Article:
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1.4. Composition of the universe

Composition of the universe

The Big Bang with which the universe was formed was a great explosion that launched matter in all directions. The great clouds of gases and matter were concentrated to form the stars (if they had enough mass), and the planets and planetoids (if they had less mass).

Matter that was not part of stars or planets, formed nebulae , which can be hot and bright, or cold and dark. The nebulae are large regions that are among the stars, formed by gases (mainly hydrogen and helium), and solid particles (chemical elements) in the form of cosmic dust.

Galaxies: the Milky Way

The stars, gas, planets, cosmic dust, dark matter and energy are grouped by the force of gravity forming galaxies.

There are an estimated 2 trillion galaxies in the universe, and their size ranges from hundreds of  light years to millions of light years.

Depending on their shape, galaxies can be:

  • Elliptical galaxies.
  • Spiral galaxies. They are circular in shape but with curved arms surrounded by interstellar dust.
  • Lenticular galaxies.
  • Irregular galaxies.

The Earth, the Sun, and therefore the Solar System, are located in the Milky Way. It is a spiral galaxy containing about 200 billion stars that move around the center like a whirlpool.

The Milky Way has four arms, in one of which, close to the edge, is the Sun, which takes between 225 and 250 million years to make a complete revolution of the galaxy (galactic or cosmic year). Furthermore, the Milky Way also moves relative to the other galaxies in the Universe.

The Milky Way has the following structure:

  • The central nucleus or bulb. It is in the central part and contains the oldest stars.
  • The galactic disk. Formed by four spiral arms, and contains the youngest stars.
  • The halo. It surrounds the nucleus and the galactic disk, and contains some isolated stars.

The galaxy closest to the Milky Way is called Andromeda.

Several hundred or thousands of galaxies are grouped together forming stellar clusters, more or less dense.


The stars we see in the sky are just some of the stars in the Milky Way. Although it may seem that they are together, they are located at different distances from our planet. But that feeling of proximity allows us to group them following different imaginary figures called constellations. Not all constellations are visible from anywhere on Earth or at any time of the year.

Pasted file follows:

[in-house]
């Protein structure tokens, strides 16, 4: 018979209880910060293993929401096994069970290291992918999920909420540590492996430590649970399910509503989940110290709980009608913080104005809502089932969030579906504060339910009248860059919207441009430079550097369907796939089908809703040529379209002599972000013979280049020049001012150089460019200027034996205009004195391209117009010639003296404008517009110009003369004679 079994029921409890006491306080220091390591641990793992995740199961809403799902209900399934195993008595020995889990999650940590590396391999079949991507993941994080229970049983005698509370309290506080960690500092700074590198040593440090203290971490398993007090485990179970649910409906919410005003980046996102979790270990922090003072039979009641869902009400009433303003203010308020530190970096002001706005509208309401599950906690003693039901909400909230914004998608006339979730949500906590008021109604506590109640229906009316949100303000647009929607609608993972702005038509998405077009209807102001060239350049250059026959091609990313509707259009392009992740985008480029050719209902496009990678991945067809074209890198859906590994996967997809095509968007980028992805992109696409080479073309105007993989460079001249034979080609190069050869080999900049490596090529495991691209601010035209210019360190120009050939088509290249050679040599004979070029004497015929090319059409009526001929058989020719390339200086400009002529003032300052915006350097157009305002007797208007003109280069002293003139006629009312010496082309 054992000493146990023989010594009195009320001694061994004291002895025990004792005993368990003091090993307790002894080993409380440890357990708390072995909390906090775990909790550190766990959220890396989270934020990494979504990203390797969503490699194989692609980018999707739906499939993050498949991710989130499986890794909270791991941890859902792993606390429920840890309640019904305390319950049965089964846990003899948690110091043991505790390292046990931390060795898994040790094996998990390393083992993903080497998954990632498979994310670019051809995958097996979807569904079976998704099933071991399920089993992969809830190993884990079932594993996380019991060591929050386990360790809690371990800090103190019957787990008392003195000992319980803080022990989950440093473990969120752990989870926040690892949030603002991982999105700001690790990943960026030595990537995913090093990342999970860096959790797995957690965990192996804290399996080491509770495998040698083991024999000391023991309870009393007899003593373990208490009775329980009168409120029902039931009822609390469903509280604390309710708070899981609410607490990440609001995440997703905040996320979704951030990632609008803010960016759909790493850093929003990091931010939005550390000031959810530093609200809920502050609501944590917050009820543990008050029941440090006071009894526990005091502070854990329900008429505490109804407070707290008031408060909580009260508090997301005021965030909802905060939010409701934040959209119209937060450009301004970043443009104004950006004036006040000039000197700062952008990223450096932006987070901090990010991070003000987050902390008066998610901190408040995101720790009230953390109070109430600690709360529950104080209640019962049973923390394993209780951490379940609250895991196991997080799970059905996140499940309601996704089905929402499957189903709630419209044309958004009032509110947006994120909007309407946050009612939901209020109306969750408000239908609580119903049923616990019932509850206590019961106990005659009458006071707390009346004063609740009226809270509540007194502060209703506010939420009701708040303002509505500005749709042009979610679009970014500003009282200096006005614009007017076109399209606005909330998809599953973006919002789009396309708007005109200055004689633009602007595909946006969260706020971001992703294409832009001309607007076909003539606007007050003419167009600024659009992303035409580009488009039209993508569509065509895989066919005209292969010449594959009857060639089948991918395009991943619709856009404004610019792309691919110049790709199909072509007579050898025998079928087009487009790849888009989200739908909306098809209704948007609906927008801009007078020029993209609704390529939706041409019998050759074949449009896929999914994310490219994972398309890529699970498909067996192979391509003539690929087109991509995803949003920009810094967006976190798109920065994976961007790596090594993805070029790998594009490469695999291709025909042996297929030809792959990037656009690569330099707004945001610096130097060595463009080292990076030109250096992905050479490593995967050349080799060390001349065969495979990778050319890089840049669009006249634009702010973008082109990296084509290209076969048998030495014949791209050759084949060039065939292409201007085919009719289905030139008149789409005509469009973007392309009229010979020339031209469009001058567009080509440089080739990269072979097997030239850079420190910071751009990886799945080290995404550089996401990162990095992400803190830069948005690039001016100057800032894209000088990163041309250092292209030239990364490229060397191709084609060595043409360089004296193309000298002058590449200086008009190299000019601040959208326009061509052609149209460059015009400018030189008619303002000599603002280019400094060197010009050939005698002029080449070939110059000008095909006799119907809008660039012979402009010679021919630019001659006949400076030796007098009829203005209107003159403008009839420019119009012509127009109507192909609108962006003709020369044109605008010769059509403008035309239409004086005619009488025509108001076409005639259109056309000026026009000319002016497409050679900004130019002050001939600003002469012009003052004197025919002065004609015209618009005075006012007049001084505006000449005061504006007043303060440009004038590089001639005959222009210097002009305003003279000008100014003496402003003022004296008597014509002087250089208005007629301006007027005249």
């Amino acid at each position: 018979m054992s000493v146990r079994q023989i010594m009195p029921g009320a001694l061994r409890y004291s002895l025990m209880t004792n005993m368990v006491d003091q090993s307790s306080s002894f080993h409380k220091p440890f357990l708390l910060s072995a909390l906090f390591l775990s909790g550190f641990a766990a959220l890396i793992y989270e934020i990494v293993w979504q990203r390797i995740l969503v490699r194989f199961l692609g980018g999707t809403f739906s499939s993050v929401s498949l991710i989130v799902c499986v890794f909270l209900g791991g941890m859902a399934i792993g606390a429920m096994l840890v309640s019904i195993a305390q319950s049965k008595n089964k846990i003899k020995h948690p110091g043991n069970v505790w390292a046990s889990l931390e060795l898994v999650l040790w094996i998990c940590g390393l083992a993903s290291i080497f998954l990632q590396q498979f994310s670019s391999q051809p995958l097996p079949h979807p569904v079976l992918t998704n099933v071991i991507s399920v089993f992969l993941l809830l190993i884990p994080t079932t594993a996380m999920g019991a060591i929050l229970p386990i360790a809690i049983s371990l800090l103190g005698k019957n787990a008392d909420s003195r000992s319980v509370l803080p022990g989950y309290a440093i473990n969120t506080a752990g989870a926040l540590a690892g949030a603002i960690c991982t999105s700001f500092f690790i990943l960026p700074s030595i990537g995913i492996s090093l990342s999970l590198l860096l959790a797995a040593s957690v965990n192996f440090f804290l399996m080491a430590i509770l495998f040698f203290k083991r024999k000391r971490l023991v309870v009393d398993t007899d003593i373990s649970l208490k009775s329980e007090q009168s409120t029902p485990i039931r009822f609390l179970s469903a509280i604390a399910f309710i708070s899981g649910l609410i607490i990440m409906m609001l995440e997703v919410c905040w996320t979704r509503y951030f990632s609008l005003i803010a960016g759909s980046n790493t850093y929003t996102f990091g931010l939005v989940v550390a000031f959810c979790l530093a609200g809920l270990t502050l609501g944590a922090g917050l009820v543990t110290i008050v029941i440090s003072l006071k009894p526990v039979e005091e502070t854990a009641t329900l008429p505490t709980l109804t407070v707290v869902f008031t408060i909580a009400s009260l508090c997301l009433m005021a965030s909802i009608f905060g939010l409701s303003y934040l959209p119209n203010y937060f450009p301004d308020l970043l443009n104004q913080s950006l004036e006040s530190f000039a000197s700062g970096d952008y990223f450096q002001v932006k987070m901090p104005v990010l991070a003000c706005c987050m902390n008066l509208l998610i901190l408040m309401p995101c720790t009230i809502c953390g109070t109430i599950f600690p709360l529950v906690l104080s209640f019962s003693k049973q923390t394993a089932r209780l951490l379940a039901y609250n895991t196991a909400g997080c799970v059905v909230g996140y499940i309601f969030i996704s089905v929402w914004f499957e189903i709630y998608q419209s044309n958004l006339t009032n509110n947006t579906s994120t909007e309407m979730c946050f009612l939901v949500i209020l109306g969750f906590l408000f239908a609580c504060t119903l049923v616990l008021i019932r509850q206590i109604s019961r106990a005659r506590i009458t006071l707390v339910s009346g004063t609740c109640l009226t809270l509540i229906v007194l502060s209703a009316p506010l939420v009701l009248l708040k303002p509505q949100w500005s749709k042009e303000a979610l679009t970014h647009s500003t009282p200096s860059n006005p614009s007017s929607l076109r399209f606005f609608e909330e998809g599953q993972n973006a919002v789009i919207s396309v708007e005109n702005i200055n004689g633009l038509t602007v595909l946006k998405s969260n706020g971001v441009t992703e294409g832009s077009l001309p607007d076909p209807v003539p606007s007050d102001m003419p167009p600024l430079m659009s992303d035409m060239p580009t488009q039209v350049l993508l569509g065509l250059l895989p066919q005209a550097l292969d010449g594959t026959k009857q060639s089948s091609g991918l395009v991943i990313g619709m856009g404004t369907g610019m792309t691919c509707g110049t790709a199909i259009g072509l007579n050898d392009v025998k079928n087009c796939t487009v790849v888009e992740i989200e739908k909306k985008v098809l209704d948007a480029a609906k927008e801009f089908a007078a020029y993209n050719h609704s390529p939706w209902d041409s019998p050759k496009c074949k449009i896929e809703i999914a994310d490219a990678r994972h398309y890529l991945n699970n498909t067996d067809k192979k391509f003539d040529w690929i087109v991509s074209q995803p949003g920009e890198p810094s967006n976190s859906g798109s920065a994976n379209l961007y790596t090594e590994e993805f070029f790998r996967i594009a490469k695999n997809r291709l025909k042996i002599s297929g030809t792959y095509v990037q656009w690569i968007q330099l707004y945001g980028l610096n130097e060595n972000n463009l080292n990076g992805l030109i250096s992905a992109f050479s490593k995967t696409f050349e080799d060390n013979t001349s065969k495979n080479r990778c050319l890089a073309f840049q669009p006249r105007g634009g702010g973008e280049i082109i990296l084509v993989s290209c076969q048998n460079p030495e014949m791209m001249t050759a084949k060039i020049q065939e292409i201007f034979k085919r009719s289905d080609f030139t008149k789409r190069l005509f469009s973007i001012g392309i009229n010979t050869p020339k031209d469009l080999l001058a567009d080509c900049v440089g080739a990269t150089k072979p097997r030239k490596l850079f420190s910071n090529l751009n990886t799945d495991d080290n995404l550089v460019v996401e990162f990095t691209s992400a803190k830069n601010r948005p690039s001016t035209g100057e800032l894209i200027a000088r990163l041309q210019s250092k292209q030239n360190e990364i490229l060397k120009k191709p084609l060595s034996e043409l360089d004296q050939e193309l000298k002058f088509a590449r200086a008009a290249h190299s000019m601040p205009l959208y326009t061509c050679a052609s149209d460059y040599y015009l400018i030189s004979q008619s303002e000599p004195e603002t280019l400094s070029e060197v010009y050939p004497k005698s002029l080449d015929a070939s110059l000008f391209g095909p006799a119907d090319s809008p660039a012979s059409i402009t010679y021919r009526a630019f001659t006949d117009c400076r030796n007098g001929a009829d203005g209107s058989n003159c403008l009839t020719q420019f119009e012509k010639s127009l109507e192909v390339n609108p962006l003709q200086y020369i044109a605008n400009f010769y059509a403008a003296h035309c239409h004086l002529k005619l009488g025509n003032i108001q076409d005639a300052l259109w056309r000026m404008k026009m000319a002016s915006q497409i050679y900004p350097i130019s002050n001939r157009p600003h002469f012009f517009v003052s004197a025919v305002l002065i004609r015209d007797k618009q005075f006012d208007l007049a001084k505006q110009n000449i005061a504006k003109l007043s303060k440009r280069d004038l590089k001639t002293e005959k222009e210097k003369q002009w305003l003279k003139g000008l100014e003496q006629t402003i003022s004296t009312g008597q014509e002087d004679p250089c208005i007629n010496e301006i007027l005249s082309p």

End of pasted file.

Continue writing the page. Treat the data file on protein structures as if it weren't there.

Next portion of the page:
The nebulae are large gaseous masses of the interstellar medium formed by hydrogen , helium and interstellar dust.

The stars are born nebulae, by condensation and aggregation of matter that causes an increase in temperature.


The stars are massive gas of gases (hydrogen and helium, primarily) which release energy and emit light as a result of nuclear reactions (nuclear fusion) taking place inside.

The stars are differentiated by three properties:

  • Color. The color of a star is a good indicator of its surface temperature.
  • Size. The size of the stars is highly variable. The size of the Sun is always taken as a reference. For example, supergiant stars have diameters 400 times that of the Sun, while white dwarfs have a diameter 100 times smaller than the solar. But despite their size, giant stars can only have a mass 40 times that of solar mass, while white dwarfs, which are very small, have a high density.
  • Brightness. The brightness of a star depends on its distance from Earth, its size, and its luminosity (amount of light energy produced).

Discovering Words: Galaxy and Milky Way

Surely you already know why our galaxy is called the Milky Way. Both words come from Greek and Latin mythology.

Milky Way comes from Via (sometimes circulus lacteus ) or path, and from lacteus, derived from lac, milk.

Galaxia means the same thing, but in Greek. It comes in gala, gálaktos, which means milk. Maybe it seems weirder to you, possibly the galactose in milk or dairy sounds more familiar to you.

It is named for the appearance it presents, which Greek mythology attributes to the milk spilled from the breast of the goddess Hera (Juno for the Romans).

As you can see, galaxy and Milky Way have the same origin and meaning. This made sense when the only known galaxy was ours, the Milky Way. We currently use the word galaxy to refer to them in a generic way, while we use the Milky Way to refer to our galaxy.